As the CBS guys continued to spill praise on Simpson, noting that players will now walk up to him and talk to him about it instead of talking about it behind his back – again, giving us an insight into the tour's darker, sewing-circle side – Simpson himself wasn't too up for any celebratory high-fives in his honor. He rightfully called for an examination of the rule, noting that the table-top greens of today's game result in more oscillation and higher likelihood of movement after address.
Watson was more than happy to scoop up the debris, because that "Debris Sandwich" came with a $1.15 million check on the side. If you're going to be the Best Player in American Golf, sometimes it helps when the wind blows your way, you know?
Scorecard of the week
• 71-71-67-78 – 1-under 287, Lexi Thompson, tie-19th, Avnet LPGA Classic, Mobile, Ala.
Ouch! Once again, we are reminded of the relentless cruelty of the golf gods, who must warm up on Sunday mornings by burning ants under a magnifying glass.
With American women's golf looking for a fresh face to join Paula Creamer and Michelle Wie in the youth brigade, the teenybopper supreme, 16-year-old Thompson, was ready for her close-up. Her Saturday 67 put her in a 54-hole tie for the lead and had the headline writers ready for history: With a win, Lexi Thompson would have been by two years the youngest winner in LPGA Tour history.
Instead, Lexi can now pass her time sending commiserating texts to Rory McIlroy, as the two now headline the "Fresh Faces Dogged by Inexorable Fate" storyline in 2011.
A bogey on No. 1 was a bad thing, but not close to the double bogeys on Nos. 14 and 15, which included drops from the water. Her check for a little more than $14,000 will forever remind her of a bad, bad day in golf.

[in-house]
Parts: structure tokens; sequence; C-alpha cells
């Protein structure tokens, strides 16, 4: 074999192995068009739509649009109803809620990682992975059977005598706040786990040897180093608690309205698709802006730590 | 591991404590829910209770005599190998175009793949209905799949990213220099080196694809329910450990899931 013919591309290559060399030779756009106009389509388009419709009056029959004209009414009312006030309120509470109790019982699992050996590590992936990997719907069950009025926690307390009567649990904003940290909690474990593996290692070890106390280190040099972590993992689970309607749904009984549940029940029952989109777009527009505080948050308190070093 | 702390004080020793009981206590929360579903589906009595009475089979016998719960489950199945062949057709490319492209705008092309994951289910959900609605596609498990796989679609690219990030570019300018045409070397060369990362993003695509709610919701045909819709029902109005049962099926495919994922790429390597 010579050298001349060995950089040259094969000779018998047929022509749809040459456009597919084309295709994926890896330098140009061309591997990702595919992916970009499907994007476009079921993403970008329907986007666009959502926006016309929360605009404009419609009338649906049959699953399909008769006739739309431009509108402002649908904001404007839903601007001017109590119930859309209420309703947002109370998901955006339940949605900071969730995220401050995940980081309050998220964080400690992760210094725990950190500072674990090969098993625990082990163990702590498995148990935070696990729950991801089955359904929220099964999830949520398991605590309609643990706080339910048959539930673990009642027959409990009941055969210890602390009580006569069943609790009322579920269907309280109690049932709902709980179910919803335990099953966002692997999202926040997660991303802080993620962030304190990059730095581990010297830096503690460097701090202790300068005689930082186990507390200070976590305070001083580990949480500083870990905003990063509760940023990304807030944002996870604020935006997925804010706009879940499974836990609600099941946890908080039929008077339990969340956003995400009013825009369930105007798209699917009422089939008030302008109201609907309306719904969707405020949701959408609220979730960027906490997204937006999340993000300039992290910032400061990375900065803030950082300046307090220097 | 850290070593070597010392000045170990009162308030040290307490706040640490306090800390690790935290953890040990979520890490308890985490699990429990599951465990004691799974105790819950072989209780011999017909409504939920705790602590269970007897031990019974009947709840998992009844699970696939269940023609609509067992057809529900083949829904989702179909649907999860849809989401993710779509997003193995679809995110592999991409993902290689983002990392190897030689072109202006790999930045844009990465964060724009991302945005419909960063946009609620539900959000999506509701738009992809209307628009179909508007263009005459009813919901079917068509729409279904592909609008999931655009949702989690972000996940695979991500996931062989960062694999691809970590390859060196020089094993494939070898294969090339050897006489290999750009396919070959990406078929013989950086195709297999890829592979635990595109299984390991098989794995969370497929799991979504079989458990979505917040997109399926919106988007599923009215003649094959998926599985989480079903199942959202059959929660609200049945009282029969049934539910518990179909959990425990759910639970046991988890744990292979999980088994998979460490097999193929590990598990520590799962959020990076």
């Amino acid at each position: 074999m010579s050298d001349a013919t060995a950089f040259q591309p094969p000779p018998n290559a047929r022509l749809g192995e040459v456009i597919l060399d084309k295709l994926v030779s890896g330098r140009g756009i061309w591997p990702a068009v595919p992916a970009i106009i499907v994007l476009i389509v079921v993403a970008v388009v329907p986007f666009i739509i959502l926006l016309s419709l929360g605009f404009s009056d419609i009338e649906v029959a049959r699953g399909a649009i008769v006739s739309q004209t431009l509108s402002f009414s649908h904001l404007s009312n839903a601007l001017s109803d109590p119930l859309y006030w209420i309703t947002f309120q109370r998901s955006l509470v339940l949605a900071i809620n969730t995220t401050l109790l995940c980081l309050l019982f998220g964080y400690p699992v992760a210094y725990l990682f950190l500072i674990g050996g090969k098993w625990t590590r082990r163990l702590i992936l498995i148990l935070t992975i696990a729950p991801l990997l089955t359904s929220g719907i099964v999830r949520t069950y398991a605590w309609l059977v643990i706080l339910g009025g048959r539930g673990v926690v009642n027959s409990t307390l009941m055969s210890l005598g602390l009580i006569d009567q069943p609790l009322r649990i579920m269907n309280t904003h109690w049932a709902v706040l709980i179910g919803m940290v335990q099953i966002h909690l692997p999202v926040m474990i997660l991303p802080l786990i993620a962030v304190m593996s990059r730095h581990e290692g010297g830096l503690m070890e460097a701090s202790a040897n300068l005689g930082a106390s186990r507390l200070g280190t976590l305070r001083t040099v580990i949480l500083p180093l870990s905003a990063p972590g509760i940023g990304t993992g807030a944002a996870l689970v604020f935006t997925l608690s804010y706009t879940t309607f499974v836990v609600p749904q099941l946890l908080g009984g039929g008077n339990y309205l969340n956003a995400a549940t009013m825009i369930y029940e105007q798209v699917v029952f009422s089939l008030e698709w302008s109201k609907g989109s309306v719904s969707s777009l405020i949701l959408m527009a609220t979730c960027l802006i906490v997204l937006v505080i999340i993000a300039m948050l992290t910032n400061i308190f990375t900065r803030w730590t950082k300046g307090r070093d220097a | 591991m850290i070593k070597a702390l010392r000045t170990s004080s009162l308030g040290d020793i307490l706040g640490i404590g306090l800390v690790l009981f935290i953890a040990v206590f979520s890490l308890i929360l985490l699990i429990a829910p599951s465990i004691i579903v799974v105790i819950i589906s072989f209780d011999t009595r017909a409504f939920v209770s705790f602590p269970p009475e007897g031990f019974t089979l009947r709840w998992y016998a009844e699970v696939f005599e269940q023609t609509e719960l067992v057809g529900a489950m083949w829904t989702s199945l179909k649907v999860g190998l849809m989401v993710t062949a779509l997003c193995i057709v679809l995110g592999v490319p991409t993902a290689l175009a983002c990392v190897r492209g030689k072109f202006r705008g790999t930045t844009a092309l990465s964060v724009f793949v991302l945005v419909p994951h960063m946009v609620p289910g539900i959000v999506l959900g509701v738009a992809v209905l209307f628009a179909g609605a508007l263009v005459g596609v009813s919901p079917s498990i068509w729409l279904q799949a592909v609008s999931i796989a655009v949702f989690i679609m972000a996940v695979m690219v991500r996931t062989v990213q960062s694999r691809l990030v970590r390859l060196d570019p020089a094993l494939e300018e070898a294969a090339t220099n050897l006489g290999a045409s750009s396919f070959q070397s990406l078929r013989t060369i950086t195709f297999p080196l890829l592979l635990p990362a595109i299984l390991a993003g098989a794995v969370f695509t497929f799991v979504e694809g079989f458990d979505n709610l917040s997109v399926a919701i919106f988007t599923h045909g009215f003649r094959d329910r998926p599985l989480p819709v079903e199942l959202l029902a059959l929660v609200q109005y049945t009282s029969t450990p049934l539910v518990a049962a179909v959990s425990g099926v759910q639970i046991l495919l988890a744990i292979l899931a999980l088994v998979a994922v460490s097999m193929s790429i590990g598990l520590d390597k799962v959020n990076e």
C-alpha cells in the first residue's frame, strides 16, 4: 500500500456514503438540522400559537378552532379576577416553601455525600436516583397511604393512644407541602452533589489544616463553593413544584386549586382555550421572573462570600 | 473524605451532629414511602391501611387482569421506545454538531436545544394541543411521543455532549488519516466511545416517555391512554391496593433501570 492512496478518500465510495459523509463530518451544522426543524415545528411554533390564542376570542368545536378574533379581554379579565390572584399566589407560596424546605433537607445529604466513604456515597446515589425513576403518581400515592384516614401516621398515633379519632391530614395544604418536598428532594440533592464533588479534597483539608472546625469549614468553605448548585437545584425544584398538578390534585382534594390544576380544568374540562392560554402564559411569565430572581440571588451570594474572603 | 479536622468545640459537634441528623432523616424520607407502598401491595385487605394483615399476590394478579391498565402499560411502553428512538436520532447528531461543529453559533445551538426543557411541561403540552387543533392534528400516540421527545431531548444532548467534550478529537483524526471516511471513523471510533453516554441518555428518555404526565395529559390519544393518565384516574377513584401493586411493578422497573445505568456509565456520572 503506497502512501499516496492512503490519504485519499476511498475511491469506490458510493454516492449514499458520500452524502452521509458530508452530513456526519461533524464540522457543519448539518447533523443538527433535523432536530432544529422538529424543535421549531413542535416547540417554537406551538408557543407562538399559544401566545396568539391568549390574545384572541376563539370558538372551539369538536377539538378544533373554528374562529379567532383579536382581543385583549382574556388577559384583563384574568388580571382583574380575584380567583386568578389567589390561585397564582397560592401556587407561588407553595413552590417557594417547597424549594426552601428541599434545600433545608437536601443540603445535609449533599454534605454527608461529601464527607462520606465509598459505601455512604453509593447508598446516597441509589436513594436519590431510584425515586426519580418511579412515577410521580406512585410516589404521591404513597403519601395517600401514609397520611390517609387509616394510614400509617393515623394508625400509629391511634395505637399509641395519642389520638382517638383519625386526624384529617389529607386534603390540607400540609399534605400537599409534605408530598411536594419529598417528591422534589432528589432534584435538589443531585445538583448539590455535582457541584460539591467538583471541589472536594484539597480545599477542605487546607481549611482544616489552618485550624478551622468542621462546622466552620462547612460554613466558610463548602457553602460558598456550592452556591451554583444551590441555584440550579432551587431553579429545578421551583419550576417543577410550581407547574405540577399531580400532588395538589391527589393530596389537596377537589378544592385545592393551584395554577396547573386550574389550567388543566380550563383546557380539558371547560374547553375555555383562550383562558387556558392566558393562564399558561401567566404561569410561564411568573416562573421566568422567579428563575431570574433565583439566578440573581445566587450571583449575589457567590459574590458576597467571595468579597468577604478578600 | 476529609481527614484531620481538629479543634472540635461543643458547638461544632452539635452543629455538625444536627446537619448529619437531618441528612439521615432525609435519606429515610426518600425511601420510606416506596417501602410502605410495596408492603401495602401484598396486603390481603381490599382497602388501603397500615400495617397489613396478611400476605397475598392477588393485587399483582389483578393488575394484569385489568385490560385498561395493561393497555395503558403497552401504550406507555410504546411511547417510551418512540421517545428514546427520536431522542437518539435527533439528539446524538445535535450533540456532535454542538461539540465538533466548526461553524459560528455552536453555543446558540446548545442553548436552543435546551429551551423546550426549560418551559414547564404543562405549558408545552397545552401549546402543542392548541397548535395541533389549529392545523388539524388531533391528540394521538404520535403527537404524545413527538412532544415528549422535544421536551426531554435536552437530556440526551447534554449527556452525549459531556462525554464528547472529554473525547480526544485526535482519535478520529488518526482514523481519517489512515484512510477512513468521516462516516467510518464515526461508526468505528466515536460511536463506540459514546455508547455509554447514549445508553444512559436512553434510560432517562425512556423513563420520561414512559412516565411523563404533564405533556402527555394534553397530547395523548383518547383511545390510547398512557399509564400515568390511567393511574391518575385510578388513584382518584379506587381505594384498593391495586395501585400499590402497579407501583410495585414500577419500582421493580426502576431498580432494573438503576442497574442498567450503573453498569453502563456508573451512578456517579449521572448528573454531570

It's all about scar tissue, young Lexi. Once you build up enough of it, the pain will be a little less every time. Onward, kid.
Mulligan of the week
• John Smoltz is a golf buddy of Tiger Woods, and none other than Tiger himself has vouched for Smoltz's talent. So, when the legendary Braves pitcher got a sponsor's exemption to the Nationwide Tour's South Georgia Classic, there was some degree of hope and interest that Smoltz would be the breakthrough crossover golf star some other athletes have failed to be, as I was just saying to my good friend, Jerry Rice.
And then the scores came, like two shanked drives: Thursday – 84; Friday – 87.
Smoltz missed the cut by 27 shots. Like all of us, he was humbled.
"Never in a million years did I think I would shoot those two rounds, but it happened," a chastened Smoltz said, adding: "I'm going to stick to recreational golf for now."
Like a pitcher who stands by his locker after coughing up seven runs in 1 and 2/3 innings, he wore it.
Now that said, let's go back to those organizers of the South Georgia Classic. They crowned a champion on Sunday named Ted Potter, who was a Monday qualifier – the first Monday qualifier to win on the Nationwide Tour in five years. Great story.
Let's imagine those organizers have a chance to re-do their sponsor's exemptions. And let's give them a chance to cross out the name "Smoltz, John" and insert the name "Potter, Ted." In other words … let's give those South Georgia Classic organizers a mulligan!
Broadcast moment of the week
• "Justice has been done." – President Barack Obama, May 1, 2011, announcing the death of Osama bin Laden.
What, you wanted Nick Faldo?
Where do we go from here?
• In a very short time, Quail Hollow has achieved Bay Hill/Memorial-type status on tour, a must-play for all the big boys. It's where Rory McIlroy shot a Sunday 62 for a win last year. It's where Anthony Kim notched a key win in 2008 en route to faking us out into thinking he'd be a major factor in the golf world the next few years. And most important for the tour insiders, it's where the caddies get dynamite food tents and wives get outrageous perks – thus helping make the event one of the most popular stops on tour.
No Tiger, though. He's got that knee thing. If you want to find him, I'd start by checking John Mayer's guest cabana.